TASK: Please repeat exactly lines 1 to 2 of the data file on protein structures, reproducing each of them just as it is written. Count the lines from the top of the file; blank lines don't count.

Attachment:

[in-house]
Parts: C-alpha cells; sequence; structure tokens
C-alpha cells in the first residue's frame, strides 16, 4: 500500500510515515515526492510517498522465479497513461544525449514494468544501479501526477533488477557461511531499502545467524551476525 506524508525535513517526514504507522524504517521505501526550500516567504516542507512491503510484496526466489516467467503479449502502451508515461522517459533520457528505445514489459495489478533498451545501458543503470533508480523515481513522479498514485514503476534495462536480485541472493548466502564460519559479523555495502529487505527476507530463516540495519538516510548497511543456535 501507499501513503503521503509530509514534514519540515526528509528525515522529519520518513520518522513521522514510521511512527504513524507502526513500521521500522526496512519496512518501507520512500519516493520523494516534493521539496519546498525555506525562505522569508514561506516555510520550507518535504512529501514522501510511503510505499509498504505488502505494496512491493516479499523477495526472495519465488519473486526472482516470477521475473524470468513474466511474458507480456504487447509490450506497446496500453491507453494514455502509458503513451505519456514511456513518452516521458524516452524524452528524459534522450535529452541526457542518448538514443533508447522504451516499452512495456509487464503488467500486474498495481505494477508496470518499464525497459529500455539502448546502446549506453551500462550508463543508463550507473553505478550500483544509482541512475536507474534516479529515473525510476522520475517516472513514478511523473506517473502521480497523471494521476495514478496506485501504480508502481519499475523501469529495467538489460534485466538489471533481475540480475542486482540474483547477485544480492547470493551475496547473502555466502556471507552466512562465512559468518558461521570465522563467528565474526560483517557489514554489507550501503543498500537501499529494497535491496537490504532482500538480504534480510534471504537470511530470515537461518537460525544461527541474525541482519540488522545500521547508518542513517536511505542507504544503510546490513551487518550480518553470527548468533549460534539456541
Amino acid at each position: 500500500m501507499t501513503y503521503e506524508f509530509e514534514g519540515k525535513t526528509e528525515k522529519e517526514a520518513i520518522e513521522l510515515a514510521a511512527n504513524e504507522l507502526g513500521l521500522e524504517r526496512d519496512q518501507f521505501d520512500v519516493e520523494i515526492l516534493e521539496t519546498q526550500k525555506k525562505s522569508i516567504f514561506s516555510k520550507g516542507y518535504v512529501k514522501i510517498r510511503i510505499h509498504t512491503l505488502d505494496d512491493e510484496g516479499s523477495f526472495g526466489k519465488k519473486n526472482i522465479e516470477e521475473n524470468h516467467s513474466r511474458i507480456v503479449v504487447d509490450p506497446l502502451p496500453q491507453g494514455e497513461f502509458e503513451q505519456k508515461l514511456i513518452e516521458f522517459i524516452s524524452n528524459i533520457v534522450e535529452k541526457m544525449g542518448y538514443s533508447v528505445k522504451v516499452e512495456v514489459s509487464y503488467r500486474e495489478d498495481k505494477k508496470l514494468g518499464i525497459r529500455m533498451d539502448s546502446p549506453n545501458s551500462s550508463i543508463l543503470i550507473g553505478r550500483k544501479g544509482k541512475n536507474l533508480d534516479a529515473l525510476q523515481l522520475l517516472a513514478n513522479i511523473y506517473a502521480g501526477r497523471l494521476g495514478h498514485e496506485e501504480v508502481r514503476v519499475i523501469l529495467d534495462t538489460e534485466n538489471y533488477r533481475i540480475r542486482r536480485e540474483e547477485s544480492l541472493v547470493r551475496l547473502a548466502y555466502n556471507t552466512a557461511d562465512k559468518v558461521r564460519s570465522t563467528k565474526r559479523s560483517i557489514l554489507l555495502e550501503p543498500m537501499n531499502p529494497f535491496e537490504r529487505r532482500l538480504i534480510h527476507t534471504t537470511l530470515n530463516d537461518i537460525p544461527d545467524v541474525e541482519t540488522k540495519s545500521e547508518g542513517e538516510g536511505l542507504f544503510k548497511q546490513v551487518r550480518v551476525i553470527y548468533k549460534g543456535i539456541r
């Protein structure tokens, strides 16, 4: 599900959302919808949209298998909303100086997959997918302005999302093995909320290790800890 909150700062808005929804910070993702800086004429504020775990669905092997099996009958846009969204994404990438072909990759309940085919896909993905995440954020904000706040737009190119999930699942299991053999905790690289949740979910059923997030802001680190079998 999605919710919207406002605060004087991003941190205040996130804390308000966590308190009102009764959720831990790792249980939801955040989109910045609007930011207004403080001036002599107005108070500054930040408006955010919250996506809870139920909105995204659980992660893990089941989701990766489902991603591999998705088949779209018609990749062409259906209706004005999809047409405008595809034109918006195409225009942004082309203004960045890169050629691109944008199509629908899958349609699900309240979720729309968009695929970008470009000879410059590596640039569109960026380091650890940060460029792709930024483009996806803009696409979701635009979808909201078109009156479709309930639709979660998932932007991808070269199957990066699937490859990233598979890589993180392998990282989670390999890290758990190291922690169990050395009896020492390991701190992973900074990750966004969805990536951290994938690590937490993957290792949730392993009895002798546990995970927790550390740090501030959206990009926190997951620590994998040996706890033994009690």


[in-house]
Parts: C-alpha cells; sequence; structure tokens